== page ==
Fifty Best American Short Stories 1915-1965 sits on my bedside table. It’s an unusually heavy book and has burst from its spine, as if weighed down by the importance of the stories and authors contained in its covers. Pages tumble from the book like leaves falling from a tree or perhaps a branch, when a larger chunk of papers breaks apart from the binding.
But I have no intention of discarding it.
I keep it because I admire Editor Martha Foley’s confidence, no equivocation–so sure of herself. “These are the best short stories spanning fifty years,” she seems to say, “and I dare you to disagree.”
It’s also a reminder of forgotten authors—Elsie Singmaster, Morley Callaghan—along with familiar ones—Ernest Hemingway, John Updike: a symbol of both the transitory and permanent nature of literature. But, most importantly, the book was a gift from my sister Kelly, which she rescued from a used book sale, knowing my love for unusual collections of short stories.
It also joined me one summer while traveling along the north shore of Michigan’s Upper Peninsula. It became my literary companion, as dark and somber as the depths of Lake Superior, which were always in view.
The collection began to disintegrate during that trip. At night, I’d grasp several pages and read Flannery O’Connor, James Thurber, or Bernard Malamud. I considered scattering pieces of these great stories across the U.P.–John Cheever in Grand Marais, a few pages of Dorothy Parker for Munising, and a smattering of Lionel Trilling in Marquette.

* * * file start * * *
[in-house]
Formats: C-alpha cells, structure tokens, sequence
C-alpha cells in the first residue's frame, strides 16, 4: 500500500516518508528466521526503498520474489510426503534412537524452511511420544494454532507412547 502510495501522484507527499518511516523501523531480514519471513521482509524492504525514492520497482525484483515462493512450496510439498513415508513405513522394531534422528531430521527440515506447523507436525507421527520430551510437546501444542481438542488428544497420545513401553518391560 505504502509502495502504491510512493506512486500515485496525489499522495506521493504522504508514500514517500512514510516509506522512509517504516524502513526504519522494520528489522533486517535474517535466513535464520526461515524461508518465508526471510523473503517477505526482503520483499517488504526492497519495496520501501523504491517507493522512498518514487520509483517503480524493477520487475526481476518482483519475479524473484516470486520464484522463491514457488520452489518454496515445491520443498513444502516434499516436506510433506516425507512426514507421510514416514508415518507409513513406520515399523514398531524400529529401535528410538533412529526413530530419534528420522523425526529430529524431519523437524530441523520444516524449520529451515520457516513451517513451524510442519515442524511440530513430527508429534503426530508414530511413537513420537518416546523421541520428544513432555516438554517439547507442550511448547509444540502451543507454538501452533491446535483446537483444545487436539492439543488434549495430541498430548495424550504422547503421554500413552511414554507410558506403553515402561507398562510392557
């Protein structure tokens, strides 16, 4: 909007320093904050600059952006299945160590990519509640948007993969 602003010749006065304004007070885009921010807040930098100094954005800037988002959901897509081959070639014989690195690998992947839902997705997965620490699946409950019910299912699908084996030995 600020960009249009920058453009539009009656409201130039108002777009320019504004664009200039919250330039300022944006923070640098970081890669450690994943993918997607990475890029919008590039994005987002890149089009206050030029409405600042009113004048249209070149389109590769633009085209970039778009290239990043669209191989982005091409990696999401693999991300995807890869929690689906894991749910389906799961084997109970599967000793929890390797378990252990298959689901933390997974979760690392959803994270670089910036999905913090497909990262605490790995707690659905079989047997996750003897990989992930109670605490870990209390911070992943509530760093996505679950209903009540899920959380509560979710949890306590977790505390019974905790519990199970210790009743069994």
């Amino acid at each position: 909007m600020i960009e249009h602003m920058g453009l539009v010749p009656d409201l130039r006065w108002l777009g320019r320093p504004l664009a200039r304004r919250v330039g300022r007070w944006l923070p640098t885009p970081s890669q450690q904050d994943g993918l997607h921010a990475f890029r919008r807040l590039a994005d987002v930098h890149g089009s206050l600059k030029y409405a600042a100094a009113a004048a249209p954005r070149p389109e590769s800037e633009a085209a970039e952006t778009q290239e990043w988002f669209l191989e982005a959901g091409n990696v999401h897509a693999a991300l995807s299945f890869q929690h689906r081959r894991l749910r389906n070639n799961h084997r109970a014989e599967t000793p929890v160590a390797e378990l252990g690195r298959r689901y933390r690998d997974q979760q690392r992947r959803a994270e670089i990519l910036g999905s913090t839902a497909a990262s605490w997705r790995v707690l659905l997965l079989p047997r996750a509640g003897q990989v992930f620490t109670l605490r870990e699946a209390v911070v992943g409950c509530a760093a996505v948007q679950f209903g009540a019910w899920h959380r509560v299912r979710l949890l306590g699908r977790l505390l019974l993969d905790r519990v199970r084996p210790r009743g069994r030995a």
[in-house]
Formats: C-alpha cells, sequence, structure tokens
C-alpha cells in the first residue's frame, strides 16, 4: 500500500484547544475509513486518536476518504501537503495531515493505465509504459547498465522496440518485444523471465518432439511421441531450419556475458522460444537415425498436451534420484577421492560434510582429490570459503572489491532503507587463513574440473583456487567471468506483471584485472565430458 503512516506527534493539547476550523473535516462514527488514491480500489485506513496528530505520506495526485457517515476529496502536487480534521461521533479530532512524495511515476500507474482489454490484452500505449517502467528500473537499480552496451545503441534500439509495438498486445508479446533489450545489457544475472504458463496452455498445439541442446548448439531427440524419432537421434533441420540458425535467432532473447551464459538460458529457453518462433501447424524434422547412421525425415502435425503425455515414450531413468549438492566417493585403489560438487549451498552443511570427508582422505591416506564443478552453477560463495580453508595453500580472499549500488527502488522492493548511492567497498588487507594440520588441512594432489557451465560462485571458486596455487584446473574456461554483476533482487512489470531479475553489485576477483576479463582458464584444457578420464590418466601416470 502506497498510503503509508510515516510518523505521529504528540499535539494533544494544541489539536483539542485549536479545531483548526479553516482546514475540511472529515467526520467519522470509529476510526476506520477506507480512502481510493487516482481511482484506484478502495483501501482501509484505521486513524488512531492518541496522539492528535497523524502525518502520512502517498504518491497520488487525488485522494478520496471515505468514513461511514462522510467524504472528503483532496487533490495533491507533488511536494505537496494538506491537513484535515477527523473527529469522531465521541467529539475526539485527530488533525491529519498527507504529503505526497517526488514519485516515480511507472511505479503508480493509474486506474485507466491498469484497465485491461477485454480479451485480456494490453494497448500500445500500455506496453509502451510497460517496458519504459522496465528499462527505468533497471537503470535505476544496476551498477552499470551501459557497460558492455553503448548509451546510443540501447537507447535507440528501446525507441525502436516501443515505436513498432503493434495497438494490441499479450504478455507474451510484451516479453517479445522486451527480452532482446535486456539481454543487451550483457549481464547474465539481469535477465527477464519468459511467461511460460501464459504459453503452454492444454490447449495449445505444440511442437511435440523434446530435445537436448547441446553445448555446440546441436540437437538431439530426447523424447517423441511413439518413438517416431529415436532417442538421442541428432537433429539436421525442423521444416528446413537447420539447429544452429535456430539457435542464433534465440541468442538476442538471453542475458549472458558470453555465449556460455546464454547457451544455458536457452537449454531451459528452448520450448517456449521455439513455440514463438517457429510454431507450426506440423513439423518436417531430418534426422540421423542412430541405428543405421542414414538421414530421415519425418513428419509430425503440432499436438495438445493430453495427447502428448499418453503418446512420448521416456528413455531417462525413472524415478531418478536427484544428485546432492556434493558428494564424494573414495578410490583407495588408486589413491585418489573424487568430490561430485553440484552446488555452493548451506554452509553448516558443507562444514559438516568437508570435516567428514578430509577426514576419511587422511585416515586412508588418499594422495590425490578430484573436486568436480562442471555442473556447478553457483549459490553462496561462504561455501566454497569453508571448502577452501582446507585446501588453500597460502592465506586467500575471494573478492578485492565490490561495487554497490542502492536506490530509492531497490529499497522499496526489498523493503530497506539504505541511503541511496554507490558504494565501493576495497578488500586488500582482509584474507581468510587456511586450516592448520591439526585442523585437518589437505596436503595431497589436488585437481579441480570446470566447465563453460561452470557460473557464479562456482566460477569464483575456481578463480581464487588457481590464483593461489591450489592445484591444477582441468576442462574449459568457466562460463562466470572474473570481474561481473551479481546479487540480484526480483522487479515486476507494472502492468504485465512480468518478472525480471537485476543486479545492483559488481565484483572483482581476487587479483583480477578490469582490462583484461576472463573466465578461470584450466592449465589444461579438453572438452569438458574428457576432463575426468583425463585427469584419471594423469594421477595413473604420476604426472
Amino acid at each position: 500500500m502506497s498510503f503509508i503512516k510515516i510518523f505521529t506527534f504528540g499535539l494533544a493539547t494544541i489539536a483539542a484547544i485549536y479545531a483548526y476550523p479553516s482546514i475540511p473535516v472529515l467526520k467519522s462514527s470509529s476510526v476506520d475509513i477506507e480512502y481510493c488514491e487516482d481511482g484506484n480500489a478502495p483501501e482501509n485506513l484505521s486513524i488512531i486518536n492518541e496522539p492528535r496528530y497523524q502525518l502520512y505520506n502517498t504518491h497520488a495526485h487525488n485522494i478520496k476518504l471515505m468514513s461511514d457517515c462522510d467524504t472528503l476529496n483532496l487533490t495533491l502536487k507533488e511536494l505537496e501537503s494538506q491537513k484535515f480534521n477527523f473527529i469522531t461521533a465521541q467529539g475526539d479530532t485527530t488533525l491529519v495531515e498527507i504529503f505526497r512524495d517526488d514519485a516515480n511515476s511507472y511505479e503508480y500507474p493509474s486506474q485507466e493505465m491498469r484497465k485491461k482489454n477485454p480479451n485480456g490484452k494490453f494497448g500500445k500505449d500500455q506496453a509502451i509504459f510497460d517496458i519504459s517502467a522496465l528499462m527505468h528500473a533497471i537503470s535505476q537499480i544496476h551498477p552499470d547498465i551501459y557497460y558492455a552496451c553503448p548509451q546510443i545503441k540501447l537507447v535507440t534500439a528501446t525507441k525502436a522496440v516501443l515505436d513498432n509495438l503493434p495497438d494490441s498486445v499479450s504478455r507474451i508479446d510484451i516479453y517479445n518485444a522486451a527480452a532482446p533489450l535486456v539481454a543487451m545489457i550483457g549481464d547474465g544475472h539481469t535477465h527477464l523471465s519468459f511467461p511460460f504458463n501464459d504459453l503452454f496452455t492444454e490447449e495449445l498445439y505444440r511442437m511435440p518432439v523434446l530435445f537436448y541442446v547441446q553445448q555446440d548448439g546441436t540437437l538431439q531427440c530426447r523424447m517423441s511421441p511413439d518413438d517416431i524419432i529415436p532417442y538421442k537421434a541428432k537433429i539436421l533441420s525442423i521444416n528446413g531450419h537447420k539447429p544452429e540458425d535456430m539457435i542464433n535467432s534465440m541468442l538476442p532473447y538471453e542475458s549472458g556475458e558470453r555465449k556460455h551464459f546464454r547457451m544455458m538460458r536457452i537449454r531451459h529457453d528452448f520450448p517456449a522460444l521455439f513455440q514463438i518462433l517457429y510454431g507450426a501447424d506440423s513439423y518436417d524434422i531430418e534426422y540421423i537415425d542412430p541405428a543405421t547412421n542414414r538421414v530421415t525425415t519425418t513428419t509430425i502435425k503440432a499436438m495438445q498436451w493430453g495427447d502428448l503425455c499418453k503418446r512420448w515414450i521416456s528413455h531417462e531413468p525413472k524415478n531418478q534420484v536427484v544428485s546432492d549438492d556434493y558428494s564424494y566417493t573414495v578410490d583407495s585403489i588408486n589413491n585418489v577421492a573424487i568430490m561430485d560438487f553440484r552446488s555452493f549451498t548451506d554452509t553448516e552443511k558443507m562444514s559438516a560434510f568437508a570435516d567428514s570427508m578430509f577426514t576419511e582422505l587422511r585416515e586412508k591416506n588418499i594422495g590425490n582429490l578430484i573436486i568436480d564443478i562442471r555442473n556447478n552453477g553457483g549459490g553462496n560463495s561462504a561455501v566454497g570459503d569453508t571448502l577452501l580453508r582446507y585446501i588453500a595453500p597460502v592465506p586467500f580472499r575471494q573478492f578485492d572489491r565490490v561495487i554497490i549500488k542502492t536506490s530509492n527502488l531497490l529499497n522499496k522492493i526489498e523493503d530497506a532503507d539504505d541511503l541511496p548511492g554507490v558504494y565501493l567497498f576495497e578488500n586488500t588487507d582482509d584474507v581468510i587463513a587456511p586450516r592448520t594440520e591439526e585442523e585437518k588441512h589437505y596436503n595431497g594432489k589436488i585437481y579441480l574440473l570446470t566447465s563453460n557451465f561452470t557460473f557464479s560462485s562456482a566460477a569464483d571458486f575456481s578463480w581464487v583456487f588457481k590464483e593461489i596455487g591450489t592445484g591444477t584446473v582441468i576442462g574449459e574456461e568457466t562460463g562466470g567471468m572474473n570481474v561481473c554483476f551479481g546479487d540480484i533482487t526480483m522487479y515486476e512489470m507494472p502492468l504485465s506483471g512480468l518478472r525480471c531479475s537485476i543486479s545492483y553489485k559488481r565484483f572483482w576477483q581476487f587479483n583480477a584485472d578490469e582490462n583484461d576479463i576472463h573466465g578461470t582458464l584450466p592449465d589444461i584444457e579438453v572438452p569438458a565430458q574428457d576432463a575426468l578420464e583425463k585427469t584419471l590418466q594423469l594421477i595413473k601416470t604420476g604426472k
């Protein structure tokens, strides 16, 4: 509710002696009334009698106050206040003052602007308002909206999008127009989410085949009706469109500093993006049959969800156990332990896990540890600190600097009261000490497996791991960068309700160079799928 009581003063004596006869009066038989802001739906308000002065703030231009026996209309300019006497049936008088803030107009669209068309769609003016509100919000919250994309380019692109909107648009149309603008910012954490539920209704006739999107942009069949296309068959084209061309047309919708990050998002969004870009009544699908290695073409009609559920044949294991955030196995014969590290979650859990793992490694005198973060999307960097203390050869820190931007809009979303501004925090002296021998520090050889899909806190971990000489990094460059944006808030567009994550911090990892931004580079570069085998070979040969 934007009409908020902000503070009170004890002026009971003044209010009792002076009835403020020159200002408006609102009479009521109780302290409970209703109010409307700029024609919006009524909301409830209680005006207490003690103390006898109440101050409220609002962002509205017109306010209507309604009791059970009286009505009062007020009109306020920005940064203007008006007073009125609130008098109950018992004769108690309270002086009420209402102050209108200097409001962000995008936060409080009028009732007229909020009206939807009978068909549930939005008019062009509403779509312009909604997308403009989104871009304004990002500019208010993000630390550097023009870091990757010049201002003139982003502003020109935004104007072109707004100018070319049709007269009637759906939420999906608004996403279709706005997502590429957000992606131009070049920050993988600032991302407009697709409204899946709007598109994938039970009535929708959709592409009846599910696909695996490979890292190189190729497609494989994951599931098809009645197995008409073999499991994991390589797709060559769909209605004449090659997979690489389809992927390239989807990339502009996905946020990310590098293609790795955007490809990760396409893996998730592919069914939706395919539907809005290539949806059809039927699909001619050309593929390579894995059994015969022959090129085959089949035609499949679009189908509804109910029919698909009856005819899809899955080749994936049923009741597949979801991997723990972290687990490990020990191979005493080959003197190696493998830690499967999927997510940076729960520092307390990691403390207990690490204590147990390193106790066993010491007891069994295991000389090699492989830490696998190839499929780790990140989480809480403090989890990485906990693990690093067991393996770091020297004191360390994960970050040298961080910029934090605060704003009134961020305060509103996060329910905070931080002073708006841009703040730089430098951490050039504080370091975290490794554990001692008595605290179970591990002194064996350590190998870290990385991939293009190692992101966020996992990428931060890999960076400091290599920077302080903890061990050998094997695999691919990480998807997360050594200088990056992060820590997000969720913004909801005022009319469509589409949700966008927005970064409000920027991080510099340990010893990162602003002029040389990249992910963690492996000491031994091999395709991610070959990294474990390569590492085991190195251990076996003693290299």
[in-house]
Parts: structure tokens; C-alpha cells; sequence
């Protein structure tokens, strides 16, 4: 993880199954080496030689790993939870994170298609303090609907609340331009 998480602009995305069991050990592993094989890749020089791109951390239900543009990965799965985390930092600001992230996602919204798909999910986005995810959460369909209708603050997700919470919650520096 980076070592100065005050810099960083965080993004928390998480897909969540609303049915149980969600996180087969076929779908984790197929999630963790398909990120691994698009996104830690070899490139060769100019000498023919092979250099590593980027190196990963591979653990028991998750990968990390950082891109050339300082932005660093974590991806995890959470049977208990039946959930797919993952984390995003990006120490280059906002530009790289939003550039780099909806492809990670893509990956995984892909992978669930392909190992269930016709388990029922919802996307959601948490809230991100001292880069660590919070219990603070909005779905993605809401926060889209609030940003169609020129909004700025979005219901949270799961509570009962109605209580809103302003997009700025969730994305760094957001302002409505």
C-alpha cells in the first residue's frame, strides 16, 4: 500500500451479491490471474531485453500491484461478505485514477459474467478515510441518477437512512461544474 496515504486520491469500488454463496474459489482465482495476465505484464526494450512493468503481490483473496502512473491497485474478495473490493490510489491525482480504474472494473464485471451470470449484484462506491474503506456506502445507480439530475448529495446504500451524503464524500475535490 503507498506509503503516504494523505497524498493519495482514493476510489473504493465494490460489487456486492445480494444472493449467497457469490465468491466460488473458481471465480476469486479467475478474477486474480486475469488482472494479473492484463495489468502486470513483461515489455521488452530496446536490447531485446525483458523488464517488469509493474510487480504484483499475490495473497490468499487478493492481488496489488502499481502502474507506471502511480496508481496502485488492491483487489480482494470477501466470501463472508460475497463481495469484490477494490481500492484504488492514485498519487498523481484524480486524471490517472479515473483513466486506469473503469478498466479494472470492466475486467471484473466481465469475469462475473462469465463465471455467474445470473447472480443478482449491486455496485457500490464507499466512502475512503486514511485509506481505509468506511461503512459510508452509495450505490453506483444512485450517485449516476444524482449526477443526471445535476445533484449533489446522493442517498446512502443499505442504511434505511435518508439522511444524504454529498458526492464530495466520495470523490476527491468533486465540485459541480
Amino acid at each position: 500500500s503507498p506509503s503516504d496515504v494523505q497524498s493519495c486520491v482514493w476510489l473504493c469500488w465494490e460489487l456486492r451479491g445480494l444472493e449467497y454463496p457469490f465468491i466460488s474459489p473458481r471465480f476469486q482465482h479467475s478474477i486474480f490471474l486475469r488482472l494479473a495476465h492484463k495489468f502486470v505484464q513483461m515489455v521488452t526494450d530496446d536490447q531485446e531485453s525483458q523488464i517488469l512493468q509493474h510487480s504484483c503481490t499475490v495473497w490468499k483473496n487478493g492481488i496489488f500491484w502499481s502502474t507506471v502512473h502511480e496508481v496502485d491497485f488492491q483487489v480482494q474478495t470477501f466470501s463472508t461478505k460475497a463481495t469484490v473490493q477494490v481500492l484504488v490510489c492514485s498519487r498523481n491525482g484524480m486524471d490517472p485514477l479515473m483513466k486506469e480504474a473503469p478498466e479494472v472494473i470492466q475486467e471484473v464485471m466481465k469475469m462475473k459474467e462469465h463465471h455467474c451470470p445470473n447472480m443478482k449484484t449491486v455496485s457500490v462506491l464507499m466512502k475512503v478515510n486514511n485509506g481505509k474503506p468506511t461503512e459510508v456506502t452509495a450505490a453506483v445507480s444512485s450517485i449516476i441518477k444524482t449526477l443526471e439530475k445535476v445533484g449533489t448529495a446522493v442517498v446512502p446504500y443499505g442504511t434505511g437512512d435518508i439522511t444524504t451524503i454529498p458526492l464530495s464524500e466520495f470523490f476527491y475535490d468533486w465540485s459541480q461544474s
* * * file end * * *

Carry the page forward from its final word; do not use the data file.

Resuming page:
And now I wish I had… a souvenir of my reading self everywhere I went, to be picked up by a walker strolling next to a park bench or a waiter bussing a table, creating an endless cycle of reading and sharing, just as Martha Foley intended.
I’m a short story lover from way back, and I love running across odd collections. English, translations–whatever. This one sounds wonderful.
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It’s the broken spine, dogeared pages, margin scribbled books that I cherish most. Love short stories; they’re a real challenge to write, but a joy to read.
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Thanks, Lee, for stopping by! And so true about margin-scribbled books, particularly among second-hand books–a bridge to previous owners and sometimes unconsidered insight.